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Official Opening of New Grounds

posted 30 Jun 2018, 00:31 by Edenderry GAA   [ updated 30 Jun 2018, 01:08 ]
Following many years of hard work Edenderry GAA will Officially Open its new grounds at Weavers Fields.  The Grounds are being sponsored by Rosderra Irish Meats and will be named Rosderra Weavers Fields.

With the generous co-operation of Rhode GAA & Offaly GAA we are delighted to announce that the opening fixture will be Rd. 5 of the Offaly Senior Football Championship.  This promises to be an exciting fixture and will be made all the more special by the fact that it will be 100 years to the day since both clubs played in their Gaelic Sunday Fixture.

In the coming weeks we will be releasing more information in relation to the event and on Thursday 26th July Dr. Ciaran Reilly will host a lecture at Edenderry GAA that will touch on Gaelic Sunday and also revisit some great games between Edenderry & Rhode over the years. 

Many thanks to Brendan Berry for passing on the clippings from the Midland Tribune on the 3rd of August 1918 that mentions the games to be played in the Edenderry Area on Gaelic Sunday.  Edenderry were fixed to play Clonmore as well in football also played Tullamore in Hurling at Rhode. 

There is more information in relation to Gaelic Sunday set out below;

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Gaelic Sunday as it became known, took 
place on August 4, 1918 and was possibly the most successful peaceful protest ever held anywhere in the first half of the 20th century. In 1918, the British authorities in Ireland had tried to impose conscription to supplement the war effort as hostilities in Europe were coming to a crescendo. There was massive opposition to this in Ireland, particularly following the execution of the leaders of the Easter Rising only two years earlier. There was great frustration on behalf of the British authorities at this opposition and, sensing a growth in hostility and a rise in nationalist fervor, they looked at what might be helping to cause it. The GAA and its followers were identified as being among the causes of their difficulties. As a result, efforts were made to frustrate the GAA at every turn. Excursion trains to big matches were prevented from happening and the GAA was forced to apply for a license for every match they held. This, the GAA frankly refused to do. The issue came to a head on July 9th when an Ulster championship match was prevented from taking place in Cootehill by a huge RIC presence, who surrounded the field, preventing entry. It was agreed by the GAA after this and other provocative encounters between players and the authorities to hold a GAA club match in every parish in Ireland at precisely the same time- 3 pm on Sunday August 4. The protest was far more successful than could ever have been imagined and an estimated 54,000 players played a match with over 100,000 watching across the entir  island.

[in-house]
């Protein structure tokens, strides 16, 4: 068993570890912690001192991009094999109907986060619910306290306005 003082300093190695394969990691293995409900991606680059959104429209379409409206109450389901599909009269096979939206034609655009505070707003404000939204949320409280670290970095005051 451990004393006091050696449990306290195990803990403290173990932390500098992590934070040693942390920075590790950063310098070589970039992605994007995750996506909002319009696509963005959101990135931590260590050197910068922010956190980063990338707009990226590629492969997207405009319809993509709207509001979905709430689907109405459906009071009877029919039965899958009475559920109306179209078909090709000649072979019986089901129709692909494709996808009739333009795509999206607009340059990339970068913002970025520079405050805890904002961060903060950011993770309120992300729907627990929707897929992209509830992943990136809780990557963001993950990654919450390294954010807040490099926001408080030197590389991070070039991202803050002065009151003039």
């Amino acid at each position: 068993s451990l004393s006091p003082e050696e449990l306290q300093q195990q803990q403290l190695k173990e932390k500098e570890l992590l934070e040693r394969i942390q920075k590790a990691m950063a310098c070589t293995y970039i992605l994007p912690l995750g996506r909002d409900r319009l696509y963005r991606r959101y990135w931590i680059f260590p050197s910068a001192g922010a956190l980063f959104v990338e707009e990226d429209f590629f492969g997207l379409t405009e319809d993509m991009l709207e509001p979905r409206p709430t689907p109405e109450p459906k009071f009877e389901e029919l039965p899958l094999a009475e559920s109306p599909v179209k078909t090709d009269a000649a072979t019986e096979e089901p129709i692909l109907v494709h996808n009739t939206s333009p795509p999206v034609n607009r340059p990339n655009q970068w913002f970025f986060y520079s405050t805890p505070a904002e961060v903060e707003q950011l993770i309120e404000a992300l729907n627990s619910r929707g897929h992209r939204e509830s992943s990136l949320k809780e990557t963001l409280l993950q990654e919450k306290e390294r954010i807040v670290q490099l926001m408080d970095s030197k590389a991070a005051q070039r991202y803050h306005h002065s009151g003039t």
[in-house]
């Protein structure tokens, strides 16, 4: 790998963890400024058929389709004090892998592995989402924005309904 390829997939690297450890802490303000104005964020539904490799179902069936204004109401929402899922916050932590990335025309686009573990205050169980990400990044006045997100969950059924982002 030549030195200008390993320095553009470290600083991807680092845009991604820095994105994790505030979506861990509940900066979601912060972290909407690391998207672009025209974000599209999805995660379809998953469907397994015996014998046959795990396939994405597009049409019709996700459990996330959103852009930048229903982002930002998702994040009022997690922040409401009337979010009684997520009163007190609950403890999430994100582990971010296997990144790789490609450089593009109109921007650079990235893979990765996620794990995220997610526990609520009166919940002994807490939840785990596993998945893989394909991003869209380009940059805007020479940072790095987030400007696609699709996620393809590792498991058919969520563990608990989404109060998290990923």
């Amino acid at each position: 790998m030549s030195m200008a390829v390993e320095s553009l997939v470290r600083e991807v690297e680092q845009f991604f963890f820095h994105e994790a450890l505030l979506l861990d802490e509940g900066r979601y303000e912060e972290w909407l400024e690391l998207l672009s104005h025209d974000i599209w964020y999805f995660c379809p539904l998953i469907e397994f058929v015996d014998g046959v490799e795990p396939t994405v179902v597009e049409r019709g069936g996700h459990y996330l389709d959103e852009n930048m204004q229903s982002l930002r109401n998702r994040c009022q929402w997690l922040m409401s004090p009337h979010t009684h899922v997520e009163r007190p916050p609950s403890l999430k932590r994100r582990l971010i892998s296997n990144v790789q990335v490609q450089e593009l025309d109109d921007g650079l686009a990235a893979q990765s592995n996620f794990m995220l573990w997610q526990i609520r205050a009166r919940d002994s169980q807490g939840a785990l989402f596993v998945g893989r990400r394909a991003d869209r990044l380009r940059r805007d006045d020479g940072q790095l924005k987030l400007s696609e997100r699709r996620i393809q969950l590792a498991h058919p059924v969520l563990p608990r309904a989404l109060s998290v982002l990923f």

Every parish was involved and matches were, in many cases, held at venues never before nor since used for the purpose. It all ran entirely without major incident and forced the abandonment of the requirement to seek a license to play a GAA match. This event, more than any other, galvanised the GAA as a major cultural and social force and is one of the key foundation stones of what is the most successful amateur sports organisation in the world today. It became known as Gaelic Sunday.